A fun tour of Sussex with the extra treat for mystery lovers as Emma Dakin ties places to favorite books
—Rhys Bowen (NYT bestselling author of the
Molly Murphy and Royal Spyness series
If you are looking for a cozy crime novel that evokes a wonderful sense of place - look no further. Emma Dakin skilfully weaves a new mystery into a fascinating and informative tour of Southern England featuring heroine and literary tour guide, Claire Barclay, and a host of interesting characters.
—Julie Wassmer, Author of The Whitstable Pearl Mysteries
This engaging story will appeal to traditional mystery-lovers who like their murders set against the authentic backdrop of quaint English villages.
—Clara Benson, USA Today bestselling author of the Angela Marchmont Mysteries
I don’t know whether the idea of going on a “mystery” tour in Sussex or setting up and conducting a tour would be most fun. They sure sound fun in this book. Except, of course, for the murder. Claire, the owner of the tourist business, has so much fun planning the tour. We get to hear about checking out the manor house to make sure it is suitable for her clients. The author is so descriptive that it makes reading like taking the tour or at least hoping to. I loved hoping a book title would pop up here and there and it did.
An apparent overdose victim is found in the manor Claire has booked for her tour. His mother is sure he was clean this time, sure he was working very hard to change his life. She can’t believe he took the drugs and needs an amateur sleuth to help her convince the police.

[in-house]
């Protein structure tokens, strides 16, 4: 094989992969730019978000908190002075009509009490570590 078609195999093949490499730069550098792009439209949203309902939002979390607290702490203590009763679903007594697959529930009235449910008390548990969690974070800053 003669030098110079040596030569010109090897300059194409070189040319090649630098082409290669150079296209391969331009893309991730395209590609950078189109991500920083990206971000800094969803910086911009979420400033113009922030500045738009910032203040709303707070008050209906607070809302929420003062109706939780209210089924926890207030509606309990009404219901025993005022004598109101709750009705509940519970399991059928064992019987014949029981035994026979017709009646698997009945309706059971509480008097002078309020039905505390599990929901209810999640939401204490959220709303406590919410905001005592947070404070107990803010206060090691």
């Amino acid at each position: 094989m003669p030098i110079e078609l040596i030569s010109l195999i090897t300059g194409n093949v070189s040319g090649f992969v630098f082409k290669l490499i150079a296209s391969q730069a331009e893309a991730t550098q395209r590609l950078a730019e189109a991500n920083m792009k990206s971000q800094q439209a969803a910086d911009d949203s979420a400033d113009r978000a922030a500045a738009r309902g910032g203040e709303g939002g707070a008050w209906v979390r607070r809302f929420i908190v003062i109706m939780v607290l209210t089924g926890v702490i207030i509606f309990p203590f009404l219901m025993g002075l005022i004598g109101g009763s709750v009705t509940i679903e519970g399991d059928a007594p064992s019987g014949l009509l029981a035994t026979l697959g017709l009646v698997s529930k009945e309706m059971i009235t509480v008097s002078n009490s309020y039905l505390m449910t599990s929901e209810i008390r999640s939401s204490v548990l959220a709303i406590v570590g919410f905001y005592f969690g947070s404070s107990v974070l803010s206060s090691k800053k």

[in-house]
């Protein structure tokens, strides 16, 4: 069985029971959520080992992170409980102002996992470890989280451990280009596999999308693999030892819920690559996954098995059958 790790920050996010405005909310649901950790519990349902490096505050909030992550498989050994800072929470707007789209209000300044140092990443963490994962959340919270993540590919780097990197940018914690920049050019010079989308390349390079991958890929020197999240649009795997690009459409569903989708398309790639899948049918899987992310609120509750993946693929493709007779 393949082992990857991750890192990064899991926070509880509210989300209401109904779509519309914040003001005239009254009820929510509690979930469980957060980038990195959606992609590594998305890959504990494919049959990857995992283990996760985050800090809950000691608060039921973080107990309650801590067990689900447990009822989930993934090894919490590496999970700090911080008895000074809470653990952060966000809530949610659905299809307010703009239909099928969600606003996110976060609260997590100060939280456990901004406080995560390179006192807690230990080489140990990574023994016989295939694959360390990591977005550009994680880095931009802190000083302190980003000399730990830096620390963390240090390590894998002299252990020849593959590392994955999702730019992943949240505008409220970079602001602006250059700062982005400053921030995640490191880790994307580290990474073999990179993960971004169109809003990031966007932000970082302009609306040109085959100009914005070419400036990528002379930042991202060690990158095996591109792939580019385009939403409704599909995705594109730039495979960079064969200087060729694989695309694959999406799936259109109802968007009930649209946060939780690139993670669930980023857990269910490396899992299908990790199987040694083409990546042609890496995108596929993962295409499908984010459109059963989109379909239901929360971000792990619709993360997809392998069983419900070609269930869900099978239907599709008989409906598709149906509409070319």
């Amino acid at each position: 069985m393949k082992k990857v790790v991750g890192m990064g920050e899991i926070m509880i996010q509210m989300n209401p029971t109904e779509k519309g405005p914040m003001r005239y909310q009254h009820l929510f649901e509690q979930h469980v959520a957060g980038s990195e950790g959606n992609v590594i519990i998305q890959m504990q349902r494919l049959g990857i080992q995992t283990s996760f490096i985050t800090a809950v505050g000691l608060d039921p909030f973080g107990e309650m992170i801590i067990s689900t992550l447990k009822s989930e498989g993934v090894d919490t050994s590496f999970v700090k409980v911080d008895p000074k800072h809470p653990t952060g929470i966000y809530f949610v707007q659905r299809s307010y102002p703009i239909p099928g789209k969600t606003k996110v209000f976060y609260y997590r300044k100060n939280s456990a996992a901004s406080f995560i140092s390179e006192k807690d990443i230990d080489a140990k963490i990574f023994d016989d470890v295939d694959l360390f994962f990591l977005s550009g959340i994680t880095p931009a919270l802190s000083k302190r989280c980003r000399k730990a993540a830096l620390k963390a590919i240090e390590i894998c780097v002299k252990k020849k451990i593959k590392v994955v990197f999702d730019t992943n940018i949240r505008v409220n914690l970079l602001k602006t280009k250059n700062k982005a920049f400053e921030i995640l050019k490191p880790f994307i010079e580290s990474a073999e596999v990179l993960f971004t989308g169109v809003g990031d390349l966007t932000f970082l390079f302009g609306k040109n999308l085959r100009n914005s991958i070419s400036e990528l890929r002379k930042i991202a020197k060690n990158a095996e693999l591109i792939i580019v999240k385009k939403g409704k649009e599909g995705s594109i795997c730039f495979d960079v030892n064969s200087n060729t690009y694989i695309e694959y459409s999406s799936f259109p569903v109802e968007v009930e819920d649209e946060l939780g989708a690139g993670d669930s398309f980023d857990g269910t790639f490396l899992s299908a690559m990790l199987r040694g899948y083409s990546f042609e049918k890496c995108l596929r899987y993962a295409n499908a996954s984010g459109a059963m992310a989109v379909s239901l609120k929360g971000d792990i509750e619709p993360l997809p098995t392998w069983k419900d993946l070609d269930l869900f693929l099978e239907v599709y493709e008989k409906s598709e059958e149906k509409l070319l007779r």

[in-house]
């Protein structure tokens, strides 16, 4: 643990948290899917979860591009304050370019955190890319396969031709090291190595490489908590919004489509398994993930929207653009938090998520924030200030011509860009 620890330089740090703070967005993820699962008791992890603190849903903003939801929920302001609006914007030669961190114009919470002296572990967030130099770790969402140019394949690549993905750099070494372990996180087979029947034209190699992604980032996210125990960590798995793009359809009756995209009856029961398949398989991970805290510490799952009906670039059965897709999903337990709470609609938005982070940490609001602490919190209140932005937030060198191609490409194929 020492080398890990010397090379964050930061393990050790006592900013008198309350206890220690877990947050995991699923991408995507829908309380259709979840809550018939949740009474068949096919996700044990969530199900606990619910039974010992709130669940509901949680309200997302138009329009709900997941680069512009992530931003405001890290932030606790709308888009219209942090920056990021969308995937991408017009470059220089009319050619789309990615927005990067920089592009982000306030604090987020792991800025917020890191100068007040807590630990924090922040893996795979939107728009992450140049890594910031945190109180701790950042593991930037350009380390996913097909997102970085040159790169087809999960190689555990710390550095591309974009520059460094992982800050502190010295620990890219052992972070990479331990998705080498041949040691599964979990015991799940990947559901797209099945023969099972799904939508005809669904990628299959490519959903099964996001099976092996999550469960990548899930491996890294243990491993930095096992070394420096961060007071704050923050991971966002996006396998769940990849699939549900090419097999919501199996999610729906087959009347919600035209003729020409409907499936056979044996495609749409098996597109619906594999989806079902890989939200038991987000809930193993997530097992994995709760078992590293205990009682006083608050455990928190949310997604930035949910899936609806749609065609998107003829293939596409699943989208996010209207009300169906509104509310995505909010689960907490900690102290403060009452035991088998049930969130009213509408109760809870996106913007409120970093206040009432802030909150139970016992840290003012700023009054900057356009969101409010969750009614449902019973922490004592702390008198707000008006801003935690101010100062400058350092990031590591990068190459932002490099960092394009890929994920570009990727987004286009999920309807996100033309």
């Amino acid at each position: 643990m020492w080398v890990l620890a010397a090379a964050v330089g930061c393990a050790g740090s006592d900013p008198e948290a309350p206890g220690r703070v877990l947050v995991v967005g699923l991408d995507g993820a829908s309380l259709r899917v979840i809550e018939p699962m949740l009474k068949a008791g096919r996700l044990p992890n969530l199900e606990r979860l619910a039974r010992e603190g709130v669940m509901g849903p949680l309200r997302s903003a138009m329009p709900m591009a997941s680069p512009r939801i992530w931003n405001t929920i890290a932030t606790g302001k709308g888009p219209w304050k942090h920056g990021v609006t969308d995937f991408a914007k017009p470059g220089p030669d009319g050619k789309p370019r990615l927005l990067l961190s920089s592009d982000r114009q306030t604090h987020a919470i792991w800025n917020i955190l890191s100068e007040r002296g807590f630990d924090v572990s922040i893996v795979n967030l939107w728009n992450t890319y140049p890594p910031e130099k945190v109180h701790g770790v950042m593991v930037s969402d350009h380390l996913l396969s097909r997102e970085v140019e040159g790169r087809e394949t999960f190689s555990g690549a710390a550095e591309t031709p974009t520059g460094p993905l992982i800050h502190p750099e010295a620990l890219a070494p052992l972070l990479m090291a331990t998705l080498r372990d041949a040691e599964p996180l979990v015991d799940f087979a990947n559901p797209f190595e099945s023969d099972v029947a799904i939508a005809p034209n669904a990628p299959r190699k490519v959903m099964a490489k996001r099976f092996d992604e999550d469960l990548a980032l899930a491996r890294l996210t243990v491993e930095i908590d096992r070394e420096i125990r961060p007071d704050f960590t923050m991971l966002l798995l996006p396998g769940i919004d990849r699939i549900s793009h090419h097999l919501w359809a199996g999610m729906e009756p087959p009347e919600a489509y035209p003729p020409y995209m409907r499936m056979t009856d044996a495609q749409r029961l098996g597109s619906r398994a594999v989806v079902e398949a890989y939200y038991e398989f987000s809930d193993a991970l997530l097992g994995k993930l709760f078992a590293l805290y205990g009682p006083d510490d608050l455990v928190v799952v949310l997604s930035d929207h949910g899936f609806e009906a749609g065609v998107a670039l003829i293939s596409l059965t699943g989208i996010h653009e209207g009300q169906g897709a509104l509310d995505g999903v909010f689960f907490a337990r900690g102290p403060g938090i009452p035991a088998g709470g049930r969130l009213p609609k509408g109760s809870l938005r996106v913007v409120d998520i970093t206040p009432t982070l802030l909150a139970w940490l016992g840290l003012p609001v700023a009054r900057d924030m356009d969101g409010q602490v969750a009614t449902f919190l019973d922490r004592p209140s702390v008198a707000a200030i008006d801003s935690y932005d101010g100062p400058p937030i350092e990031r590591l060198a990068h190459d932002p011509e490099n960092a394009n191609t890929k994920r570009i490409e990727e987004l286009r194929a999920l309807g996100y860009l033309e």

This was the first book I have read by Emma Dakin. It is book five in a series titled “A British Book Tour Mystery”. I think this can stand alone. I rarely like to go back and read other books in a series, but I think this is a series that I just don’t want to miss any of the books. Hope there will be a Book 6 too.
read an excerpt...
Approaching the small town of Rye, I marked the route to Canterbury and the road to Hastings where I’d take my guests later in the week, I didn’t know this area well but had done two quick reconnaissance trips earlier. Jacqueline Winspear set her books near here in the war years. Her descriptions had given me a sense of familiarity with the green land around me, but the miles of delta before the sea surprised me. Rother Manor, our guest hotel, was large, but not, I was sure, large enough to have ever been a manor house. The name was probably applied to the house recently to attract tourists. The common meaning of ‘manor’ was a large house on a huge estate, but sometimes it just meant a large house. Mark told me that his colleagues sometimes called their police district their manor. I ruminated on the application of the word. I tended to do that. I’d not brought guests here before, but it looked ideal, sufficiently old to satisfy the North American appetite for a romantic setting but not so old it was decrepit. Laura Wright, the manager, had seemed organized and experienced.
I loved trying out new guest hotels and the whole experience of taking a tour to the sites of mystery novels. The tourists shared my itch for mysteries and were usually interested in what I offered. I’d had a career as a teacher of English to executives in many parts of the world. I enjoyed it as I was fascinated by linguistics and the way people use language. Now at forty-eight, I had achieved stability with a reliable partner, my own house and tour business and a legacy from my much-missed step-father. I should be able to feel comfortable, not always expecting a disaster. I admonished myself. This time the tour will go smoothly. This is a beautiful house; you will enjoy it here.